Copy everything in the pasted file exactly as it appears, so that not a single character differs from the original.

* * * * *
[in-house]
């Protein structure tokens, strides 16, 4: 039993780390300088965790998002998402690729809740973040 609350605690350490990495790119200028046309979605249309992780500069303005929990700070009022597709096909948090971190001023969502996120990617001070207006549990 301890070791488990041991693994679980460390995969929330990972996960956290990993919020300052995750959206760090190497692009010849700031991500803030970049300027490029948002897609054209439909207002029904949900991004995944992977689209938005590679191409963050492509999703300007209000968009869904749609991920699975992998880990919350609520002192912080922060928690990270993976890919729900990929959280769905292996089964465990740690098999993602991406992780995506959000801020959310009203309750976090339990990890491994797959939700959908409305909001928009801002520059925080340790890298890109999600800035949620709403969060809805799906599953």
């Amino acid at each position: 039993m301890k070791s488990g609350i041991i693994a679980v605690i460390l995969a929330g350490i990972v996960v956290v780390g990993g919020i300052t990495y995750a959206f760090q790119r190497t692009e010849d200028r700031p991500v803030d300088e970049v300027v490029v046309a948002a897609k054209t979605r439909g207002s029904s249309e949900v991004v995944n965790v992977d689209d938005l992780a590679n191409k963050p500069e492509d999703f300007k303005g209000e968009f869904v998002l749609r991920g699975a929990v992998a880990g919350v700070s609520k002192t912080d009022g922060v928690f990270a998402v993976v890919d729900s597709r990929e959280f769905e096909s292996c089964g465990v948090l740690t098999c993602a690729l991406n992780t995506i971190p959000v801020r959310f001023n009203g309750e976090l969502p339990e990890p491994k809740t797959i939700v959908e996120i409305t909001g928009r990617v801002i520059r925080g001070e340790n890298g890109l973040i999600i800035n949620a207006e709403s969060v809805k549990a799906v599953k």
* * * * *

[in-house]
């Protein structure tokens, strides 16, 4: 039993780390300088965790998002998402690729809740973040 609350605690350490990495790119200028046309979605249309992780500069303005929990700070009022597709096909948090971190001023969502996120990617001070207006549990 301890070791488990041991693994679980460390995969929330990972996960956290990993919020300052995750959206760090190497692009010849700031991500803030970049300027490029948002897609054209439909207002029904949900991004995944992977689209938005590679191409963050492509999703300007209000968009869904749609991920699975992998880990919350609520002192912080922060928690990270993976890919729900990929959280769905292996089964465990740690098999993602991406992780995506959000801020959310009203309750976090339990990890491994797959939700959908409305909001928009801002520059925080340790890298890109999600800035949620709403969060809805799906599953």
């Amino acid at each position: 039993m301890k070791s488990g609350i041991i693994a679980v605690i460390l995969a929330g350490i990972v996960v956290v780390g990993g919020i300052t990495y995750a959206f760090q790119r190497t692009e010849d200028r700031p991500v803030d300088e970049v300027v490029v046309a948002a897609k054209t979605r439909g207002s029904s249309e949900v991004v995944n965790v992977d689209d938005l992780a590679n191409k963050p500069e492509d999703f300007k303005g209000e968009f869904v998002l749609r991920g699975a929990v992998a880990g919350v700070s609520k002192t912080d009022g922060v928690f990270a998402v993976v890919d729900s597709r990929e959280f769905e096909s292996c089964g465990v948090l740690t098999c993602a690729l991406n992780t995506i971190p959000v801020r959310f001023n009203g309750e976090l969502p339990e990890p491994k809740t797959i939700v959908e996120i409305t909001g928009r990617v801002i520059r925080g001070e340790n890298g890109l973040i999600i800035n949620a207006e709403s969060v809805k549990a799906v599953k």